Benjamin David is the Founder of Conatus News and a Writer, Designer, Photographer, Artist, and Marketer on various platforms. Here we talk about his life, struggles, progressive activism, and how to unify activists.
Scott Douglas Jacobsen: How was life for you growing up?
Benjamin David: Born into a very working class household, I grew up in several poverty-stricken areas in Bristol with my parents and two siblings. Even though my father had a very penurious job as a welder/fabricator, he was a very talented man, with a remarkably shrewd ability to repair or build anything he set his mind to.
By contrast, my mother was a housewife who, owing to longstanding mental illness, was continuously between jobs. Having parents whom I could best describe as disciplinarians, the environment my siblings and I grew up in was consistently threatening and teeming with abuse. My brother and I spent a lot of time either being smeared or maligned.
Moreover, we were physically abused, suffering horrific injuries forcing us on many occasions to run away and attempt to take our own lives. Understandably, I not only had a deeply noxious relationship with my family, but it precipitated a lengthy period of social withdrawal, with me spending considerable amounts of time in the throes of depression, anxiety and self-harm.
Losing all friends, I was forced to take recourse in school books, video games and sojourns in nature to find a sense of plenitude. In fact, the older I became the more introverted I was, which often resulted in me being vilified or spurned by my peers in high school.
Light would eventually prevail at the end of my tunnel, or so I thought, after my parents divorced after numerous warring months. I decided to move in with my recently remarried father, seeking non-belligerence, where I stayed for two years.
Given that my father’s wife was a relative of my mother and a longstanding Jehovah’s witness, before the wedding he covertly undertook lengthy bible study sessions and “got to know” Jesus and Jehovah prior to announcing the engagement to the rest of the family.
Moving in with my father soon after the announcement, I was implicated in the wrongdoings orchestrated by my father, and I was subsequently rejected and disowned by my mother, an imposition my siblings had no choice but to comply with.
Notwithstanding the desertion, I endeavoured to please my Dad, with the hope of making my first friend as an adolescent, even attending the weekly meetings of the Jehovah’s Witnesses at the Kingdom Hall.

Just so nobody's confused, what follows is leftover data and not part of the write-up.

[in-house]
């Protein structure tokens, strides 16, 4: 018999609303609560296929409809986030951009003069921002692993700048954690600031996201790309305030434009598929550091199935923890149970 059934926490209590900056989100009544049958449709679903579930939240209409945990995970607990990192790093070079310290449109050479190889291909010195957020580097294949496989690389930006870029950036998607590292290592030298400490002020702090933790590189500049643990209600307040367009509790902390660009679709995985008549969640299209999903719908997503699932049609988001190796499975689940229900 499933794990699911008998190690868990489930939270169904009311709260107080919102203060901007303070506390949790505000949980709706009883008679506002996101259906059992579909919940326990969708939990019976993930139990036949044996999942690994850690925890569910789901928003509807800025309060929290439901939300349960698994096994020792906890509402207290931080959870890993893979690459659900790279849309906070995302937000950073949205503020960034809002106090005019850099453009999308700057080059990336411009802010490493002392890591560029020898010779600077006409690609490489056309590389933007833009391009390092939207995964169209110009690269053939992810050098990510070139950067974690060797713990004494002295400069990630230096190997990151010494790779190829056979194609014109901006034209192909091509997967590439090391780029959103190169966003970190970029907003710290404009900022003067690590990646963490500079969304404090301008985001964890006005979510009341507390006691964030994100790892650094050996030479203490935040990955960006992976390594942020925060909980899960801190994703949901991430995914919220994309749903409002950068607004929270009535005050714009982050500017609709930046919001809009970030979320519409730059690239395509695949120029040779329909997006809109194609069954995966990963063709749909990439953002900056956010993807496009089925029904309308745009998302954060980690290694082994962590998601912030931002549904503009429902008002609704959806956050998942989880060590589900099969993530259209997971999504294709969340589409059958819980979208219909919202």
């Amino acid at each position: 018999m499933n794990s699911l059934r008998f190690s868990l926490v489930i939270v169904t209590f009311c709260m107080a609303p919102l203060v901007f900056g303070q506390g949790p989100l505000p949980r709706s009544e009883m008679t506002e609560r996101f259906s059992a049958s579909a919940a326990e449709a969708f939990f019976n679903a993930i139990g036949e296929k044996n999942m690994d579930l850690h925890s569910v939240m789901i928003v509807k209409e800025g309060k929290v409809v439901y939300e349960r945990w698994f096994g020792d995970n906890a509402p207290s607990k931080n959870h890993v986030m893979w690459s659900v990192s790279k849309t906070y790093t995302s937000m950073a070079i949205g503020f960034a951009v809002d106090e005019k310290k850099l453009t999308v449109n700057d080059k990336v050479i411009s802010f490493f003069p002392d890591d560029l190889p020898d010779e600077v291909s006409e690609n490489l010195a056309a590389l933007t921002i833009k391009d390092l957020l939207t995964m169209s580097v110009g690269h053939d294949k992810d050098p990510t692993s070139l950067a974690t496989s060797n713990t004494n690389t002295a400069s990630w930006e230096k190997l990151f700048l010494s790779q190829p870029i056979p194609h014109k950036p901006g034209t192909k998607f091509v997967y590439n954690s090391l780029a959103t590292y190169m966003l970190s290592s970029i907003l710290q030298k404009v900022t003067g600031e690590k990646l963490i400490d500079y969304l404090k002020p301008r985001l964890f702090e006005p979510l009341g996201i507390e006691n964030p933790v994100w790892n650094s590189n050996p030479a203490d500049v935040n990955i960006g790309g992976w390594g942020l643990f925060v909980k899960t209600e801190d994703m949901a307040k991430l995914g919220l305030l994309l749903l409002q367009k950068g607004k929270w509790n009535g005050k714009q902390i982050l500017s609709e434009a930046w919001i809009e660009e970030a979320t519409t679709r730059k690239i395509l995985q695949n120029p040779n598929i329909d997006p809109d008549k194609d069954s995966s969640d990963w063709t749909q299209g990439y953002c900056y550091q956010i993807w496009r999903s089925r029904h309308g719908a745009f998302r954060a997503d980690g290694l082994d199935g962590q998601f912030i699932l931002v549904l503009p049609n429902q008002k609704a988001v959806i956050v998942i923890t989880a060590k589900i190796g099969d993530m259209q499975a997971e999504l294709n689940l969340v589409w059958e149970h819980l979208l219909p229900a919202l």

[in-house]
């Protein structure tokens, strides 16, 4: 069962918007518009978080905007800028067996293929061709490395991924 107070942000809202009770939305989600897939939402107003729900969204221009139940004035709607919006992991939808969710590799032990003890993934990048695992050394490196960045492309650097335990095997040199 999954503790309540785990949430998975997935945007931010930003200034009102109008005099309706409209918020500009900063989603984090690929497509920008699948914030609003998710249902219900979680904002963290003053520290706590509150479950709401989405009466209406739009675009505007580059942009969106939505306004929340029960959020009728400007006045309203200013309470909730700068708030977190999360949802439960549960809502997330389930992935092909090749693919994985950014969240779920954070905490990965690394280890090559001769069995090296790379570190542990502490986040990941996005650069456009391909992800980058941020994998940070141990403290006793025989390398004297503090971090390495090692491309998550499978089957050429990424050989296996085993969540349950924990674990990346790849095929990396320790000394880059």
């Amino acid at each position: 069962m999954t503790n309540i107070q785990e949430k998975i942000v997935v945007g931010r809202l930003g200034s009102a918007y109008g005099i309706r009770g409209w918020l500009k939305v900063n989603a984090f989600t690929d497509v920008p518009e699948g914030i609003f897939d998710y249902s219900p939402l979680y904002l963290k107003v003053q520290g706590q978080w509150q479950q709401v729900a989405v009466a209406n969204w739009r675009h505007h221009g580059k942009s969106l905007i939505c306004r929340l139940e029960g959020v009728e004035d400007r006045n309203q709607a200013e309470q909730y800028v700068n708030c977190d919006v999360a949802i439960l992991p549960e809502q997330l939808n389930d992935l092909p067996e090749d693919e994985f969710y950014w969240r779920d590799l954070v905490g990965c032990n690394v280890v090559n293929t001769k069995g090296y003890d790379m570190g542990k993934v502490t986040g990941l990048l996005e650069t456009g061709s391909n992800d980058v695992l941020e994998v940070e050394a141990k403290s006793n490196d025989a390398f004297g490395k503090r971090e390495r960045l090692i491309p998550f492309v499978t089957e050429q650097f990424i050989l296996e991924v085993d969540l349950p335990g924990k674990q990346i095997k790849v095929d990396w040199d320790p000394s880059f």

Having found neither intellectual nor emotional fulfilment, I renounced my religiosity, meaning that I was labelled an “unrepentant wrongdoer” and shunned by everyone in the household.
I was eventually starved of food, causing me to develop a chronic health condition that would inflict me for over 11 years, and I was asked to leave the house. At the time of being homeless, living in the city of Bath at the time, I was merely 17.
Jacobsen: Did religion and politics play a large role during your childhood?
David: As I have already mentioned, religion was certainly a part of my later early life. The disclosure of superstitious beliefs, by contrast, were certainly ubiquitous during my early years, which undeniably aroused my interest in atheism during my late teens to early 20s.
My mother was a dogmatic believer in ghosts and angels, often speaking fervently on how ghosts are all around us, even in our house. Seeing psychics cleanse the house of spectres was a somewhat common phenomenon.
Having experienced first-hand the ruinous effects of being disfellowshipped by my own family for leaving the Jehovah’s Witnesses, and still consternated by the question whether God exists or not, I embarked upon a lengthy analysis of theism, watching lots of documentaries, reading a myriad number of books and getting involved in philosophy.
Eventually, I would be prevailed upon by atheism, and I undertook a lengthy involvement with humanism with the intent of helping those who had, like me, been victimised by religion.